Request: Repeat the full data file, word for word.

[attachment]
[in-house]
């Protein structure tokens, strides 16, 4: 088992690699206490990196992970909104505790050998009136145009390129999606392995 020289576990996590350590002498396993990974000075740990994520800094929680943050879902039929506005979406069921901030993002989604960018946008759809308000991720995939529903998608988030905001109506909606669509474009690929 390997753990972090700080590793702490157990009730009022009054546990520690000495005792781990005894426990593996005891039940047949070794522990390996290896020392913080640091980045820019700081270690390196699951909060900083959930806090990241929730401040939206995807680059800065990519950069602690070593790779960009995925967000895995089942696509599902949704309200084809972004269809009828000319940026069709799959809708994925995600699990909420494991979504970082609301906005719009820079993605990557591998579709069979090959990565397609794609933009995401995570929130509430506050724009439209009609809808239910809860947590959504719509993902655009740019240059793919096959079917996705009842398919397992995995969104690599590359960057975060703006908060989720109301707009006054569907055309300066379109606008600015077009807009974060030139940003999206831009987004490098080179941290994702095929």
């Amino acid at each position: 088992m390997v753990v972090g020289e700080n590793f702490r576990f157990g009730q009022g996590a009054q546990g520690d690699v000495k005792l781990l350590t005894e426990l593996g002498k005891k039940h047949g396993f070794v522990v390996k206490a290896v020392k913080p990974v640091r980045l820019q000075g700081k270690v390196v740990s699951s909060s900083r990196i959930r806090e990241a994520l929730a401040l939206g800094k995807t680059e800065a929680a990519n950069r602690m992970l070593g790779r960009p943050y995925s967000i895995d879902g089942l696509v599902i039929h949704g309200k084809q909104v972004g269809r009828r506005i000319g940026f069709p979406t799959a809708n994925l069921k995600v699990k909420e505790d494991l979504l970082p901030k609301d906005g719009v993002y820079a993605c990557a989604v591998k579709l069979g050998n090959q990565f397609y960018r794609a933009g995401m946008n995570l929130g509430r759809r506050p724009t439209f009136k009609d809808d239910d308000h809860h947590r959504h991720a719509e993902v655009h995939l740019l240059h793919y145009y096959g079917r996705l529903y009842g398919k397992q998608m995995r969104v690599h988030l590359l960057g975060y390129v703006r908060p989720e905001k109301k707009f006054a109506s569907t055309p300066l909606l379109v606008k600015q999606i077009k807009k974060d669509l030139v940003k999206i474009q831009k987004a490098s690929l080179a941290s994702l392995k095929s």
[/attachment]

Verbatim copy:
[in-house]
């Protein structure tokens, strides 16, 4: 088992690699206490990196992970909104505790050998009136145009390129999606392995 020289576990996590350590002498396993990974000075740990994520800094929680943050879902039929506005979406069921901030993002989604960018946008759809308000991720995939529903998608988030905001109506909606669509474009690929 390997753990972090700080590793702490157990009730009022009054546990520690000495005792781990005894426990593996005891039940047949070794522990390996290896020392913080640091980045820019700081270690390196699951909060900083959930806090990241929730401040939206995807680059800065990519950069602690070593790779960009995925967000895995089942696509599902949704309200084809972004269809009828000319940026069709799959809708994925995600699990909420494991979504970082609301906005719009820079993605990557591998579709069979090959990565397609794609933009995401995570929130509430506050724009439209009609809808239910809860947590959504719509993902655009740019240059793919096959079917996705009842398919397992995995969104690599590359960057975060703006908060989720109301707009006054569907055309300066379109606008600015077009807009974060030139940003999206831009987004490098080179941290994702095929």
């Amino acid at each position: 088992m390997v753990v972090g020289e700080n590793f702490r576990f157990g009730q009022g996590a009054q546990g520690d690699v000495k005792l781990l350590t005894e426990l593996g002498k005891k039940h047949g396993f070794v522990v390996k206490a290896v020392k913080p990974v640091r980045l820019q000075g700081k270690v390196v740990s699951s909060s900083r990196i959930r806090e990241a994520l929730a401040l939206g800094k995807t680059e800065a929680a990519n950069r602690m992970l070593g790779r960009p943050y995925s967000i895995d879902g089942l696509v599902i039929h949704g309200k084809q909104v972004g269809r009828r506005i000319g940026f069709p979406t799959a809708n994925l069921k995600v699990k909420e505790d494991l979504l970082p901030k609301d906005g719009v993002y820079a993605c990557a989604v591998k579709l069979g050998n090959q990565f397609y960018r794609a933009g995401m946008n995570l929130g509430r759809r506050p724009t439209f009136k009609d809808d239910d308000h809860h947590r959504h991720a719509e993902v655009h995939l740019l240059h793919y145009y096959g079917r996705l529903y009842g398919k397992q998608m995995r969104v690599h988030l590359l960057g975060y390129v703006r908060p989720e905001k109301k707009f006054a109506s569907t055309p300066l909606l379109v606008k600015q999606i077009k807009k974060d669509l030139v940003k999206i474009q831009k987004a490098s690929l080179a941290s994702l392995k095929s």